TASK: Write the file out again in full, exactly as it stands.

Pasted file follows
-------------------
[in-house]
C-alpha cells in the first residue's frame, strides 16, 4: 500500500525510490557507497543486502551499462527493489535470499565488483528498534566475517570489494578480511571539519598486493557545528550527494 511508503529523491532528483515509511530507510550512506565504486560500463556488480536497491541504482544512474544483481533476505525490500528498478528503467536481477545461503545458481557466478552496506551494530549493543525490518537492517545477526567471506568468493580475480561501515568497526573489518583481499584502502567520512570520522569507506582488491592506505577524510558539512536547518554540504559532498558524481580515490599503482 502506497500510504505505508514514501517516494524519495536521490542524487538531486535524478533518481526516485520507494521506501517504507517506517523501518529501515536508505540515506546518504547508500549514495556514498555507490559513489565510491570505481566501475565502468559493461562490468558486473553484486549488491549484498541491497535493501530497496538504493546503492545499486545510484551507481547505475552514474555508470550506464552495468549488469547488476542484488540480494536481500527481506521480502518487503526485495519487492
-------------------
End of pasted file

[in-house]
C-alpha cells in the first residue's frame, strides 16, 4: 500500500525510490557507497543486502551499462527493489535470499565488483528498534566475517570489494578480511571539519598486493557545528550527494 511508503529523491532528483515509511530507510550512506565504486560500463556488480536497491541504482544512474544483481533476505525490500528498478528503467536481477545461503545458481557466478552496506551494530549493543525490518537492517545477526567471506568468493580475480561501515568497526573489518583481499584502502567520512570520522569507506582488491592506505577524510558539512536547518554540504559532498558524481580515490599503482 502506497500510504505505508514514501517516494524519495536521490542524487538531486535524478533518481526516485520507494521506501517504507517506517523501518529501515536508505540515506546518504547508500549514495556514498555507490559513489565510491570505481566501475565502468559493461562490468558486473553484486549488491549484498541491497535493501530497496538504493546503492545499486545510484551507481547505475552514474555508470550506464552495468549488469547488476542484488540480494536481500527481506521480502518487503526485495519487492